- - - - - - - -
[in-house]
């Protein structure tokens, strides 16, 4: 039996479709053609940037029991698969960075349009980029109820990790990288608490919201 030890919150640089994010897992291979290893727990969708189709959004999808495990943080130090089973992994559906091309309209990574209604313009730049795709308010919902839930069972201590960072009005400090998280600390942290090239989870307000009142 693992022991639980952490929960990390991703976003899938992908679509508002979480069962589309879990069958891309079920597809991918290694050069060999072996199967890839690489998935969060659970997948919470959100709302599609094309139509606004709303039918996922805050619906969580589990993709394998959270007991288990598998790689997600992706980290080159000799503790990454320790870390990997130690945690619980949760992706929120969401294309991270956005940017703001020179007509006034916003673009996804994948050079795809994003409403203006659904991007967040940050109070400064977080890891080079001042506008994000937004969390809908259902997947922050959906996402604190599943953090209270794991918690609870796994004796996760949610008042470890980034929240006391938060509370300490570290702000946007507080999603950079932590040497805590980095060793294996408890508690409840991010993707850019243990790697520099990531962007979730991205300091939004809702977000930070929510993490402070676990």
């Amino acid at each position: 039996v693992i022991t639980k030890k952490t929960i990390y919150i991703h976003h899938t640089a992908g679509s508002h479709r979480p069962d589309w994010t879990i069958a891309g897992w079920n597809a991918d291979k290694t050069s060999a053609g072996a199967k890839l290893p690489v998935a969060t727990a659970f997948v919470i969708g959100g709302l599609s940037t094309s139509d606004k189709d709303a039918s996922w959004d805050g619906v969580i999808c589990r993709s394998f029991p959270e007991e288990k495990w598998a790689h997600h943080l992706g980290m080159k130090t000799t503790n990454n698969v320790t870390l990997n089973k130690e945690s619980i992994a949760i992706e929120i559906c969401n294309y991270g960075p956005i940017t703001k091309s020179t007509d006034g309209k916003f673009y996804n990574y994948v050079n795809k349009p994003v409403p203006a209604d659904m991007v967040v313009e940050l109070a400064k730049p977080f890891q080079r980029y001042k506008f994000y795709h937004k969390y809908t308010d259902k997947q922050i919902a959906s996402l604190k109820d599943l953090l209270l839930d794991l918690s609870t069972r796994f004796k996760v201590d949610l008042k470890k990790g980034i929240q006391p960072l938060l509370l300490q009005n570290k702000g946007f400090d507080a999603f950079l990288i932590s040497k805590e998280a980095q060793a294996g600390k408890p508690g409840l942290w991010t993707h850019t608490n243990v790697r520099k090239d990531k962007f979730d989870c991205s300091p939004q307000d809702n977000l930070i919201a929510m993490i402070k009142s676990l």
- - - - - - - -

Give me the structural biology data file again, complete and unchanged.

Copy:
[in-house]
């Protein structure tokens, strides 16, 4: 039996479709053609940037029991698969960075349009980029109820990790990288608490919201 030890919150640089994010897992291979290893727990969708189709959004999808495990943080130090089973992994559906091309309209990574209604313009730049795709308010919902839930069972201590960072009005400090998280600390942290090239989870307000009142 693992022991639980952490929960990390991703976003899938992908679509508002979480069962589309879990069958891309079920597809991918290694050069060999072996199967890839690489998935969060659970997948919470959100709302599609094309139509606004709303039918996922805050619906969580589990993709394998959270007991288990598998790689997600992706980290080159000799503790990454320790870390990997130690945690619980949760992706929120969401294309991270956005940017703001020179007509006034916003673009996804994948050079795809994003409403203006659904991007967040940050109070400064977080890891080079001042506008994000937004969390809908259902997947922050959906996402604190599943953090209270794991918690609870796994004796996760949610008042470890980034929240006391938060509370300490570290702000946007507080999603950079932590040497805590980095060793294996408890508690409840991010993707850019243990790697520099990531962007979730991205300091939004809702977000930070929510993490402070676990």
């Amino acid at each position: 039996v693992i022991t639980k030890k952490t929960i990390y919150i991703h976003h899938t640089a992908g679509s508002h479709r979480p069962d589309w994010t879990i069958a891309g897992w079920n597809a991918d291979k290694t050069s060999a053609g072996a199967k890839l290893p690489v998935a969060t727990a659970f997948v919470i969708g959100g709302l599609s940037t094309s139509d606004k189709d709303a039918s996922w959004d805050g619906v969580i999808c589990r993709s394998f029991p959270e007991e288990k495990w598998a790689h997600h943080l992706g980290m080159k130090t000799t503790n990454n698969v320790t870390l990997n089973k130690e945690s619980i992994a949760i992706e929120i559906c969401n294309y991270g960075p956005i940017t703001k091309s020179t007509d006034g309209k916003f673009y996804n990574y994948v050079n795809k349009p994003v409403p203006a209604d659904m991007v967040v313009e940050l109070a400064k730049p977080f890891q080079r980029y001042k506008f994000y795709h937004k969390y809908t308010d259902k997947q922050i919902a959906s996402l604190k109820d599943l953090l209270l839930d794991l918690s609870t069972r796994f004796k996760v201590d949610l008042k470890k990790g980034i929240q006391p960072l938060l509370l300490q009005n570290k702000g946007f400090d507080a999603f950079l990288i932590s040497k805590e998280a980095q060793a294996g600390k408890p508690g409840l942290w991010t993707h850019t608490n243990v790697r520099k090239d990531k962007f979730d989870c991205s300091p939004q307000d809702n977000l930070i919201a929510m993490i402070k009142s676990l």